Though neurodegenerative diseases are becoming more common in today's aging societies, the exact way in which accumulated abnormal proteins become toxic to neurons is unknown. In a recent study conducted at Daegu Gyeongbuk Institute of Science and Technology, Korea, scientists have discovered a new mechanism of action by which these abnormal proteins actually unlock the normally latent toxicity of native proteins. Their results represent a completely new avenue toward the development of effective therapies.
Researchers have identified a gene responsible for the spread of triple-negative breast cancer to other parts of the body and developed a potential way to stop it.
NRL researchers led a team of scientists who discovered some of the youngest known radio jets launched by growing supermassive black holes.
A new synthetic probe offers a safe and straightforward approach for visualizing chromosome tips in living cells. The probe was designed by scientists at the Institute for Integrated Cell-Material Science (iCeMS) and colleagues at Kyoto University, and could advance research into aging and a wide range of diseases, including cancers. The details were published in the Journal of the American Chemical Society.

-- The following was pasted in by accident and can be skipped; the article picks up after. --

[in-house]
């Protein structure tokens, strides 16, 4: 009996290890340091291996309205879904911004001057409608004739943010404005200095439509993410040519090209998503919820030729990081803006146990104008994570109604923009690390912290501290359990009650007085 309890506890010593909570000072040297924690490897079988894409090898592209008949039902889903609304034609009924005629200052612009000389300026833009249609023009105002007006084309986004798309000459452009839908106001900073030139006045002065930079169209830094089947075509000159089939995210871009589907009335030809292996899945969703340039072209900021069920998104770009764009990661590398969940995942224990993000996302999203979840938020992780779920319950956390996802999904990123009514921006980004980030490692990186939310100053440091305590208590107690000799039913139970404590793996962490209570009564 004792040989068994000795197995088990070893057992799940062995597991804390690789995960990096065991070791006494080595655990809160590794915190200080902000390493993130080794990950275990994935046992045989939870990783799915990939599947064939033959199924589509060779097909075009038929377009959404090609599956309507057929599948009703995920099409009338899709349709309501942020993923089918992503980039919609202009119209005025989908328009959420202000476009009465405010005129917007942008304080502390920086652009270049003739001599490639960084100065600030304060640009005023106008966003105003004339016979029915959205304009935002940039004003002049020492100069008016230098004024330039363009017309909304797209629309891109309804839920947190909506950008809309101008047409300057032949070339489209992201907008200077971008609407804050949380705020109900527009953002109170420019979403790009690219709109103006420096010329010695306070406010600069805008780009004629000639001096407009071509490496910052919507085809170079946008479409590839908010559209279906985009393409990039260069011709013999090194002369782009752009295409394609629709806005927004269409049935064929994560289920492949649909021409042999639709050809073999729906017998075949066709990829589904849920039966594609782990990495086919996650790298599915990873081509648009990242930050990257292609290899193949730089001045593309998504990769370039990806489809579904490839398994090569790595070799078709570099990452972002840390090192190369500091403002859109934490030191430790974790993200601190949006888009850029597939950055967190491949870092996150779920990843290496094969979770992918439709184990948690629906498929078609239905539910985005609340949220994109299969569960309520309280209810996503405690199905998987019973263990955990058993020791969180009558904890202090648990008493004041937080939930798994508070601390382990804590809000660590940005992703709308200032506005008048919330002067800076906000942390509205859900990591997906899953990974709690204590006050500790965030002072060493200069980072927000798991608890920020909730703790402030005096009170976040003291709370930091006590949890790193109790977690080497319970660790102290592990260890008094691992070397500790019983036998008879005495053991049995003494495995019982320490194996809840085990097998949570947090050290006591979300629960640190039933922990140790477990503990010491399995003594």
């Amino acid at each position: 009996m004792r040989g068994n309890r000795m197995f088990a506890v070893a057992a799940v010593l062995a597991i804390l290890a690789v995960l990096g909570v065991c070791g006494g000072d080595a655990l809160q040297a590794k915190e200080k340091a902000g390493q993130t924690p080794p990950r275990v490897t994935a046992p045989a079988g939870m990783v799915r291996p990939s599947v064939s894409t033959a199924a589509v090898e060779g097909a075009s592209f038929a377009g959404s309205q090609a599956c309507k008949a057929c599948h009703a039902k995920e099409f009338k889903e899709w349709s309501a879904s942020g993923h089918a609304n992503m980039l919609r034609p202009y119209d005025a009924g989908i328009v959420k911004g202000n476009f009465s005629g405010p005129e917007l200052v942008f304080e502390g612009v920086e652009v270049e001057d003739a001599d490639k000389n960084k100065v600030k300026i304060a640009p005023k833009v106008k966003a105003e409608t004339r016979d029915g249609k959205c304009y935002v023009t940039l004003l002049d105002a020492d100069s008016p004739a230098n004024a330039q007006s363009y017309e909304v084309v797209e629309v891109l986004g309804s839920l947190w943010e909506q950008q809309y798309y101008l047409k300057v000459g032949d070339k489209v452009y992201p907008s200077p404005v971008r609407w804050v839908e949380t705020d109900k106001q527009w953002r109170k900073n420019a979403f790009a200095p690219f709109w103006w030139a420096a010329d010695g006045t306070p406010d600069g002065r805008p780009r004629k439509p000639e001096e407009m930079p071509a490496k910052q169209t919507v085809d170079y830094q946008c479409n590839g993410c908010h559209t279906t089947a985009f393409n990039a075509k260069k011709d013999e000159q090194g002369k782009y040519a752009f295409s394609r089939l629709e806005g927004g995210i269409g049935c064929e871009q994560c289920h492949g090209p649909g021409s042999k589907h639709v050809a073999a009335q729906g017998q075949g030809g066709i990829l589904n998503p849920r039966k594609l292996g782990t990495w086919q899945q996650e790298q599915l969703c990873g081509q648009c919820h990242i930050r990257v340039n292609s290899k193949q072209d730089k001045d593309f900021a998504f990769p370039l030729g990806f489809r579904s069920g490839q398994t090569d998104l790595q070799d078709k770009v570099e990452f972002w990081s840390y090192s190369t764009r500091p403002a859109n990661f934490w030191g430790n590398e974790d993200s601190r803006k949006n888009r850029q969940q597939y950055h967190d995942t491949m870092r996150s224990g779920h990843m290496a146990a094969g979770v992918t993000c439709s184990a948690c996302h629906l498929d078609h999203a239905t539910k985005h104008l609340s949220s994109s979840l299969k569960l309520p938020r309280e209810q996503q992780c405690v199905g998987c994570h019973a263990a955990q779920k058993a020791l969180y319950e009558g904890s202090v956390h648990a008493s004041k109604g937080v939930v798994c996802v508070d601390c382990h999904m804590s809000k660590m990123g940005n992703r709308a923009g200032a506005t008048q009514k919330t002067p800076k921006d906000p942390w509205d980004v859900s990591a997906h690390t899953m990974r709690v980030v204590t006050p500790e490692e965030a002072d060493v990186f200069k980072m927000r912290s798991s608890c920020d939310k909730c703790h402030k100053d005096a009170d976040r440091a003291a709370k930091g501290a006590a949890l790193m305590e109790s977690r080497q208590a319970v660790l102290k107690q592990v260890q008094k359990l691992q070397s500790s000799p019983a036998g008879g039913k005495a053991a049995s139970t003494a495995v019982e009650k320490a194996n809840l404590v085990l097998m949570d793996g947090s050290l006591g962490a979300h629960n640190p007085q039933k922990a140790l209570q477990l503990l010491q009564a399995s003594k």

Researchers at the University of Tokyo have identified how the architecture of the cell nucleus can change gene activity in plants. This discovery reveals fundamental knowledge about genome regulation and points towards future methods for potentially manipulating the expression of many genes simultaneously.
Multilayer plastic materials are ubiquitous in food and medical supply packaging, particularly since layering polymers can give those films specific properties, like heat resistance or oxygen and moisture control. But despite their utility, those ever-present plastics are impossible to recycle using conventional methods.
For more than a decade, TTUHSC's Hiranmoy Das, Ph.D., has been investigating how KLF2 influences the development of bone and musculoskeletal diseases. Most recently, Das attempted to determine if inducing KLF2 levels in dental pulp derived stem cells will promote osteoblast and the building of new bone. His study, "KLF2 regulates dental pulp-derived stem cell differentiation through the induction of mitophagy and altering mitochondrial metabolism," was published in the September issue of Redox Biology.
Researchers from the University of Plymouth's International Marine Litter Research Unit have identified the highest recorded microplastics ever found on Earth - at an altitude of more than 8,000 metres, close to the summit of Mount Everest.